Huawei Ascend P1 review: Up and comer
Unboxing the Ascend P1
We didn't get a retail package of the Huawei Ascend P1, so our box only contained a compact charger with a USB port and a microUSB cable. There's also supposed to be a headset and some manuals in here too.
Huawei Ascend P1 360-degree spin
The Huawei Ascend P1 measures 127.4 x 64.8 x 7.7 mm and weighs 110g, roughly the same as a Samsung Galaxy S II or an HTC One S. It should be noted that the official 7.7mm thickness isn't entirely accurate and, well, ultimately honest. When placed alongside the 8.5mm Galaxy S II you can barely tell the P1 is slimmer, let alone by almost a full millimeter.
Design and build quality
The Huawei Ascend P1 has an attractive angular design that stands out and commands respect. Of the several Huawei smartphone we've handled recently, the Ascend P1 is certainly our favorite.
Upon a closer look, the all plastic build has its issues. Fingerprints are a serious one to begin with. The front and rear halves of the body fit together perfectly with no visual gaps. The impression is great but quickly spoiled by the gap around the screen, which doesn't look all that great, not to mention that it gathers dust and grime.
The beveled sides optically enhance the phone's slimness. The Huawei Ascend P1 has nearly the same surface as the Galaxy S II but being slightly taller, it doesn't appear as wide. It looks sharper and, in a way, more fit. The Ascend P1 also features a similar subtle chin at the back.
The P1 has a 4.3" Super AMOLED screen of qHD resolution. That gives it a pixel density of 256ppi. With the PenTile matrix used, you can see the characteristic crosshatch pattern, but it shouldn't bother most people during regular usage.
On the upside, the screen has great contrast, vivid colors and excellent viewing angles. Our measurements show that the screen on the Ascend P1 is as bright as the HTC One X screen and brighter than those of the Galaxy S II and S III droids. You can learn more about the testing process over here.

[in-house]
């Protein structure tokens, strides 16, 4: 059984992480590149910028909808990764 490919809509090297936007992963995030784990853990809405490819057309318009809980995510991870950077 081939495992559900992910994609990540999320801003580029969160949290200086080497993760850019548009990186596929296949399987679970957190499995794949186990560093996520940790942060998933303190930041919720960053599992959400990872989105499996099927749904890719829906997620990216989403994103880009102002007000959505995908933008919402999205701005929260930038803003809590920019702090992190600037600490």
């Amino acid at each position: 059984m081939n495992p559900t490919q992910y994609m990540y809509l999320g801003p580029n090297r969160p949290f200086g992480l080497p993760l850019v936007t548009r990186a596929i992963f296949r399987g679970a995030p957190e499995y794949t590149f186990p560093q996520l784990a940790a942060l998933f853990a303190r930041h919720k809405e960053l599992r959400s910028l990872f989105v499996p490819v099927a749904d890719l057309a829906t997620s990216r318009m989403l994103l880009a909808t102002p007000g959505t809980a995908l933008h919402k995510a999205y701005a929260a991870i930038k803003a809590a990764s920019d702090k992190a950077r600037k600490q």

|Display test||50% brightness||100% brightness|
|Black, cd/m2||White, cd/m2||Black, cd/m2||White, cd/m2|
|Samsung Galaxy Nexus||0||112||∞||0||247||∞|
|Samsung I9300 Galaxy S III||0||174||∞||0||330||∞|
|HTC One X||0.15||200||1375||0.39||550||1410|
|Huawei Ascend P1||0||177||∞||0||386||∞|
|Sony Xperia S||-||-||-||0.48||495||1038|
|HTC One S||0||177||∞||0||386||∞|
|Motorola RAZR XT910||0||215||∞||0||361||∞|
|Samsung I9100 Galaxy S II||0||231||∞||0||362||∞|
|Samsung Galaxy Note||0||287||∞||0||429||∞|
|Nokia 808 PureView||-||-||-||0||455||∞|
The sunlight legibility is commendable too - our test shows it's slightly better than an iPhone 4S and a bit behind a Samsung Galaxy S II or an HTC One X.
Nokia 808 PureView
Samsung I9300 Galaxy S III
Samsung Omnia W
Samsung Galaxy S
Samsung Galaxy Note
HTC One S
Samsung Galaxy S II
Huawei Ascend P1
Apple iPhone 4S
HTC One X
Apple iPhone 4
Sony Ericsson Xperia ray
Sony Xperia U
HTC One V
LG Optimus 3D
Nokia Asha 302
Nokia Lumia 610
Gigabyte GSmart G1355
LG Optimus L7
Samsung Galaxy Pocket
We zoomed into the display using our digital microscope so you can get a better idea of how the pixels are arranged, and how big they are. For comparison, we're including a photo of Galaxy S II's pixels as well.